Riboflavin, formerly known as Vitamin-Bs is a water-soluble yellow pigment, possessing a green florescence. This Vitamin is destroyed on exposure to sunlight. So, food containing riboflavin like milk and milk products should not be exposed to light. Also, this Vitamin cannot be stored in the body and should be supplied daily in the diet.
Riboflavin is conceived with the oxidation of carbohydrates, fats and proteins and is found in every living cell. It promotes growth and general health. It prolongs the life span and is essential to nerve tissues and for cell respiration.
Riboflavin is widely distributed in plant and animal foods, the richest source being dried yeast. Its major sources are meat especially liver, milks, eggs, grains and green vegetables.
The allowance for riboflavin has been based on the calorie intake, protein intake and the metabolic size. Thus 0.60 mg. of riboflavin per 1000 calories is recommended and the daily allowances are calculated from the Calorie allowance for each stage of life. The need for riboflavin increases during pregnancy and lactation.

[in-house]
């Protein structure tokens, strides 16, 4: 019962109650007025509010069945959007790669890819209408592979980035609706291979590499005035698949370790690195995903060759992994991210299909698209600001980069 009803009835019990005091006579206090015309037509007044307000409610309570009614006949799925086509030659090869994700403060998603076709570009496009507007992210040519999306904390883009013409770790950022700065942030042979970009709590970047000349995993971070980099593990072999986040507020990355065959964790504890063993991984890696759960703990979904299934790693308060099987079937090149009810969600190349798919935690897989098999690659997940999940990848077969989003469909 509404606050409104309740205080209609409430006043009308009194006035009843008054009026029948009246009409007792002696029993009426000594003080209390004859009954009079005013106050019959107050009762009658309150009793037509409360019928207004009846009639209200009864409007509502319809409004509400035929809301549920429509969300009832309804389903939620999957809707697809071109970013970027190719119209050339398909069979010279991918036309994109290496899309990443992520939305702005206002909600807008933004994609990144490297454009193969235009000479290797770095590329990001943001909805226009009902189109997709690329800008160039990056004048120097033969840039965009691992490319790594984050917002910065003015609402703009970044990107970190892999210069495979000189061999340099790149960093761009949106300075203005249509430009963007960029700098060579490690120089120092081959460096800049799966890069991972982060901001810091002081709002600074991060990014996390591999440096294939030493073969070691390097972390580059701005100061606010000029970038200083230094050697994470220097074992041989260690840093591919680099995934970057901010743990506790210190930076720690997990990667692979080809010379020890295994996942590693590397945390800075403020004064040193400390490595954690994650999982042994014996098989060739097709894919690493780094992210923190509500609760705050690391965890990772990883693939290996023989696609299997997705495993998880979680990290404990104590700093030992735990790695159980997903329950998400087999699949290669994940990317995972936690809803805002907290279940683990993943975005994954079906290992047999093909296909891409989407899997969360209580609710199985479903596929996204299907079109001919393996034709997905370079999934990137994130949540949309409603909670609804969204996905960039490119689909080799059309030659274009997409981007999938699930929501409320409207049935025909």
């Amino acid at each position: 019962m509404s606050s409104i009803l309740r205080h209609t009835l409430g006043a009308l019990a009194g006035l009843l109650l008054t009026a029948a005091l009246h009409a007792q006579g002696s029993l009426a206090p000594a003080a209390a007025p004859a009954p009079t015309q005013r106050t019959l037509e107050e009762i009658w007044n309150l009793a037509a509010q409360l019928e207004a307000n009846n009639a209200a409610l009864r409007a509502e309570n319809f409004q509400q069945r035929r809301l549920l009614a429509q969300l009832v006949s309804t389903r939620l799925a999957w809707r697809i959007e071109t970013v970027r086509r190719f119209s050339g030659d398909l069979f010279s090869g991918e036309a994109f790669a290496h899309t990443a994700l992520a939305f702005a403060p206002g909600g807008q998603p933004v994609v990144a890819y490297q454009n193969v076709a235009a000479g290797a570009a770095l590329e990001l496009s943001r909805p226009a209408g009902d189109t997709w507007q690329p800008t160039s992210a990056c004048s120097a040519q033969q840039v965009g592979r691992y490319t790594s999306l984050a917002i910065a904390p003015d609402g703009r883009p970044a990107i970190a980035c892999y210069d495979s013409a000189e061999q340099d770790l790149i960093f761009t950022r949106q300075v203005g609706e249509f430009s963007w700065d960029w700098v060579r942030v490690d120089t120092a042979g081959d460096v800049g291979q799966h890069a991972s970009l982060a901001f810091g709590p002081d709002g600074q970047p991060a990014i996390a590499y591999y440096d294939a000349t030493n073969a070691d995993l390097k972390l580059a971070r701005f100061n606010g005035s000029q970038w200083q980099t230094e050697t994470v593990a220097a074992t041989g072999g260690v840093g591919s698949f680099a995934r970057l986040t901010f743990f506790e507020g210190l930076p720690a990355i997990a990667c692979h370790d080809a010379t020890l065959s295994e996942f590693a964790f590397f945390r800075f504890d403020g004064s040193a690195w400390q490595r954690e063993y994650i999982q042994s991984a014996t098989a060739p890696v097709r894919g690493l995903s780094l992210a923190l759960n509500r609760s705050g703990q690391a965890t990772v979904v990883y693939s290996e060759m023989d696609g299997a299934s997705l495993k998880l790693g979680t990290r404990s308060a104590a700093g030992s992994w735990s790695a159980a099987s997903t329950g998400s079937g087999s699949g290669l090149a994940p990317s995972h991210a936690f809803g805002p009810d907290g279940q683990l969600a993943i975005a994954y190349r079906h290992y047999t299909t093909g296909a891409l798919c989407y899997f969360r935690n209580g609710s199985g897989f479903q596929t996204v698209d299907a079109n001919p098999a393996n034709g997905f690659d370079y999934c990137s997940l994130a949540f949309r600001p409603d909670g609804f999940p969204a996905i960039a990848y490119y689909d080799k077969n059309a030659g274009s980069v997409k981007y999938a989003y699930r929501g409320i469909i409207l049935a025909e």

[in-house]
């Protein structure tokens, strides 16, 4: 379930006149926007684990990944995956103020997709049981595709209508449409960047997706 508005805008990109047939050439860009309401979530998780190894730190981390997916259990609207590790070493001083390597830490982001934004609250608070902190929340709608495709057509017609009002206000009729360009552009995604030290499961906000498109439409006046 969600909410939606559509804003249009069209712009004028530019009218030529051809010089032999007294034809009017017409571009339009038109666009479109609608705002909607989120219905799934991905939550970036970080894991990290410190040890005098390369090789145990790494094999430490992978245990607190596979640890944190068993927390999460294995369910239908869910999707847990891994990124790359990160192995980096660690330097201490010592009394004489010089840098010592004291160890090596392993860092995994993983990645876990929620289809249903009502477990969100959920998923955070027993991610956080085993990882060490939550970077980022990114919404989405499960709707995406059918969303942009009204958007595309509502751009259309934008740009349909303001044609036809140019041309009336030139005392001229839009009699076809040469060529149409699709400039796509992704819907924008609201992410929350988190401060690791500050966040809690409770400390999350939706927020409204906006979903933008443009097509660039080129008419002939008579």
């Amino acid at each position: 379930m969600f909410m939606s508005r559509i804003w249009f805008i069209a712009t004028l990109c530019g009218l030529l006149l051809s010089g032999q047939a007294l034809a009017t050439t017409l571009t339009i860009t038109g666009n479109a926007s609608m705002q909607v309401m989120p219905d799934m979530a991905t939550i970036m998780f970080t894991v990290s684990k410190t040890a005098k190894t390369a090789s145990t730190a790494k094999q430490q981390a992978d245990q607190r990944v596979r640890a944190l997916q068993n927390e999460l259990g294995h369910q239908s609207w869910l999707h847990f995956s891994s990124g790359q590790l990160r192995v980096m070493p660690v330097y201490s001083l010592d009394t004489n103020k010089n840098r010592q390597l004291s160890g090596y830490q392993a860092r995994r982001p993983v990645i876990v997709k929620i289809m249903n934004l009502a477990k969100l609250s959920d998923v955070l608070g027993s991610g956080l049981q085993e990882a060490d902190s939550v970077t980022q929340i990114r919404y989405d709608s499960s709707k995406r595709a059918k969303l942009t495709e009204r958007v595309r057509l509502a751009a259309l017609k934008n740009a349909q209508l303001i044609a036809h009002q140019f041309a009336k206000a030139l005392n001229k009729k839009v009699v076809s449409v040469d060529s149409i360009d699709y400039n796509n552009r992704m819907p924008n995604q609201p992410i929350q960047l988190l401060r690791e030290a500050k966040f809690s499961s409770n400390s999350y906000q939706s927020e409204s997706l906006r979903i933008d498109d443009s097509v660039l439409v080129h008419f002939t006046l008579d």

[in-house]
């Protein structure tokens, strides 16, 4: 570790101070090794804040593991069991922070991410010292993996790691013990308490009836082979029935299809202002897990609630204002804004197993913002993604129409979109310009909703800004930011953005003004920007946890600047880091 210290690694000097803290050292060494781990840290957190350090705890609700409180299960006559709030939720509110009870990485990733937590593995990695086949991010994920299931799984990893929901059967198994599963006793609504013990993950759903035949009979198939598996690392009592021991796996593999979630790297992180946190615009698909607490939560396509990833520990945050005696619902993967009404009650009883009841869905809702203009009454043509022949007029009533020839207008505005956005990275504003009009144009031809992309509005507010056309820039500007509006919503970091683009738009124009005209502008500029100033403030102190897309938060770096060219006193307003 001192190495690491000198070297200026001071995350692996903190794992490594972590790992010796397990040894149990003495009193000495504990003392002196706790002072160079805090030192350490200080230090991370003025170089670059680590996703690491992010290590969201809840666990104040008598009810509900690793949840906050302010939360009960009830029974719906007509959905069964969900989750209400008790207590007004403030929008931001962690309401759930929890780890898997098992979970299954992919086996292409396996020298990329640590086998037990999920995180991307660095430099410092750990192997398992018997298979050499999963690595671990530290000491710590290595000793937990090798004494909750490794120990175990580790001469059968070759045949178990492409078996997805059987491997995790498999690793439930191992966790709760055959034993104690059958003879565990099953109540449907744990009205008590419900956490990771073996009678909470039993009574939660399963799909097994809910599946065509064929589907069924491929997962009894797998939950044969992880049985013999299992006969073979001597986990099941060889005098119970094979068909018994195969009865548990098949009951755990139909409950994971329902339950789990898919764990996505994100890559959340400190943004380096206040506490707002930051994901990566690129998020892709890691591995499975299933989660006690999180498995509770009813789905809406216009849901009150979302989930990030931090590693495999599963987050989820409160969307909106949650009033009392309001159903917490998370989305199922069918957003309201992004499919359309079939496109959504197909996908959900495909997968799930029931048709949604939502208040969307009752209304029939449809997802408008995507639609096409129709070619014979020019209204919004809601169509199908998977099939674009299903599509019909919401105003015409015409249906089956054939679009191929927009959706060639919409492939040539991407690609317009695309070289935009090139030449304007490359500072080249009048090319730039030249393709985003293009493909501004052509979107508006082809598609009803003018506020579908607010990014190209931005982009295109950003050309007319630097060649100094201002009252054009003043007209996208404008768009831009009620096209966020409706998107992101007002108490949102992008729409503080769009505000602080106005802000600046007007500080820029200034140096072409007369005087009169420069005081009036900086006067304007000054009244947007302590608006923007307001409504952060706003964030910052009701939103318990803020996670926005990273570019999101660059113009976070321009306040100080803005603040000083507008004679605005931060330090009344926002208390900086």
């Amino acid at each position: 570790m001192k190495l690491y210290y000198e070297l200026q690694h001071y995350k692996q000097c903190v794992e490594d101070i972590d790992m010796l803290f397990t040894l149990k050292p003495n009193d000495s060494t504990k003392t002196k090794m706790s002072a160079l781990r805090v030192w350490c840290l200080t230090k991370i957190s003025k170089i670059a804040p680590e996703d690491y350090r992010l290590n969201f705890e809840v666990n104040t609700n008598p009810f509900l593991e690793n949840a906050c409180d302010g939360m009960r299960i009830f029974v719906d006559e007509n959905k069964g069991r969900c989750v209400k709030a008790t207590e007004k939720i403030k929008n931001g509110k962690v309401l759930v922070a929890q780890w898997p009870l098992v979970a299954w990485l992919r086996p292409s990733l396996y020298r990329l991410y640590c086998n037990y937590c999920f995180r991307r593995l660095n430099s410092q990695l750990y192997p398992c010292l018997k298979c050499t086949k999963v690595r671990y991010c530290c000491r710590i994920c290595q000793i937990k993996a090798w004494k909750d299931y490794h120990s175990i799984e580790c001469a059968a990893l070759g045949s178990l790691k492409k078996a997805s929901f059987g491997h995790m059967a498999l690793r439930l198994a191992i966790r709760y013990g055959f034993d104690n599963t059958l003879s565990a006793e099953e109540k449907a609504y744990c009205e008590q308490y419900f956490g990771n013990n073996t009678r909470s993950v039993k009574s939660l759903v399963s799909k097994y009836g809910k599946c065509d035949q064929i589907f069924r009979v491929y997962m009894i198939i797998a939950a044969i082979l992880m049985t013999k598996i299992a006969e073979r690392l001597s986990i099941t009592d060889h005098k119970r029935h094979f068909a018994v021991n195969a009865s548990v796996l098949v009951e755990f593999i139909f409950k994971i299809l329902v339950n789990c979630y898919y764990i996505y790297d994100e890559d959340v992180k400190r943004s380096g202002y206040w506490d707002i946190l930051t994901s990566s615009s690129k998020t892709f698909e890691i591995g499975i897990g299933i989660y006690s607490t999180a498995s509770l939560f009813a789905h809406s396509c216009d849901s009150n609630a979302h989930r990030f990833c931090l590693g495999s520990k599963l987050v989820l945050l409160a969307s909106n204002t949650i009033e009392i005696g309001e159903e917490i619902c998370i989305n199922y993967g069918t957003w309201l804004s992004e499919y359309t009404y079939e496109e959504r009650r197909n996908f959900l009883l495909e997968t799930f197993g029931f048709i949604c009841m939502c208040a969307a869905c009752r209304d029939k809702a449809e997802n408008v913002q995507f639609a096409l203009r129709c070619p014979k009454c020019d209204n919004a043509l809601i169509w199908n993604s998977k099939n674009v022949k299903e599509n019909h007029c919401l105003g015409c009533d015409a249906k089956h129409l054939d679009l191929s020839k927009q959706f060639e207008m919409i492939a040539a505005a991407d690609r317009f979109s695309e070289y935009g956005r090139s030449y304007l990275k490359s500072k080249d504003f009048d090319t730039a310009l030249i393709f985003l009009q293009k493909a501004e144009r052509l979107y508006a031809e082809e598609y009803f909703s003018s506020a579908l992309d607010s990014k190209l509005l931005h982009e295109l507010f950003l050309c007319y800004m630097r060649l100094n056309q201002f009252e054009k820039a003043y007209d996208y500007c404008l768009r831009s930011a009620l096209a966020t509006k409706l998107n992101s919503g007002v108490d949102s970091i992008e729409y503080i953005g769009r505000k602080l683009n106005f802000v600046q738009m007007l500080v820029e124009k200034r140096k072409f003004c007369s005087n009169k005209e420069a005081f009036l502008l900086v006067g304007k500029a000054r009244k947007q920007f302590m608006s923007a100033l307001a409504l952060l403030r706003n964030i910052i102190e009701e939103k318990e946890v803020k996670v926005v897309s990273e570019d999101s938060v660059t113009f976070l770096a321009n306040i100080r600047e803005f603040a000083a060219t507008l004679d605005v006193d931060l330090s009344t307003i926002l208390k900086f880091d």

Deficiency of riboflavin affects the eyes, skin and nerves. The eyelids become! rough and the eye become sensitive to bright sunlight and burning sensation occurs. Even blood vessels grow into the Cornea, causing inflammation and resulting in a condition called ‘corneal vascularization’. The skin too is affected due to the deficiency of this Vitamin. The skin changes are found around the area of the mouth, on the lips, tongue and nose. The lips become inflamed, cracks are observed at the corners of the mouth and the tongue becomes sore.
Experiments on laboratory animal show that low intake of riboflavin results in digestive disturbance, impaired growth lack of vigor, dimness of vision and early onset! of aging.